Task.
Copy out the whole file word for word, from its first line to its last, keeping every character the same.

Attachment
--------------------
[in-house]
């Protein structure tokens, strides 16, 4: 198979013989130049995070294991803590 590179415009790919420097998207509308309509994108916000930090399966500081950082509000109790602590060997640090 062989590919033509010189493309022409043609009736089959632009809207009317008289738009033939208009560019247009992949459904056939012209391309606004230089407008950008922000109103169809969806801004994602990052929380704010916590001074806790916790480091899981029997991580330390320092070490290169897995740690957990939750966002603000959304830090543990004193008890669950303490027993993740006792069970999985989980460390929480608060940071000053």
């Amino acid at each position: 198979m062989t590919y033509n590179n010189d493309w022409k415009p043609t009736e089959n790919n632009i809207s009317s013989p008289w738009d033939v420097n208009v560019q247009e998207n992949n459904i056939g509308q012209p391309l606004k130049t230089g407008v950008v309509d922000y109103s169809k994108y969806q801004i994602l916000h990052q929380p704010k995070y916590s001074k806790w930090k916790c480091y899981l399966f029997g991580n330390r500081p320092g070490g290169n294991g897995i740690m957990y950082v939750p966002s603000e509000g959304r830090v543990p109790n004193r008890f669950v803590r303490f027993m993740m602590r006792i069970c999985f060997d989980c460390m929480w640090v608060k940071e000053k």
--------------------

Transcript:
[in-house]
């Protein structure tokens, strides 16, 4: 198979013989130049995070294991803590 590179415009790919420097998207509308309509994108916000930090399966500081950082509000109790602590060997640090 062989590919033509010189493309022409043609009736089959632009809207009317008289738009033939208009560019247009992949459904056939012209391309606004230089407008950008922000109103169809969806801004994602990052929380704010916590001074806790916790480091899981029997991580330390320092070490290169897995740690957990939750966002603000959304830090543990004193008890669950303490027993993740006792069970999985989980460390929480608060940071000053």
């Amino acid at each position: 198979m062989t590919y033509n590179n010189d493309w022409k415009p043609t009736e089959n790919n632009i809207s009317s013989p008289w738009d033939v420097n208009v560019q247009e998207n992949n459904i056939g509308q012209p391309l606004k130049t230089g407008v950008v309509d922000y109103s169809k994108y969806q801004i994602l916000h990052q929380p704010k995070y916590s001074k806790w930090k916790c480091y899981l399966f029997g991580n330390r500081p320092g070490g290169n294991g897995i740690m957990y950082v939750p966002s603000e509000g959304r830090v543990p109790n004193r008890f669950v803590r303490f027993m993740m602590r006792i069970c999985f060997d989980c460390m929480w640090v608060k940071e000053k």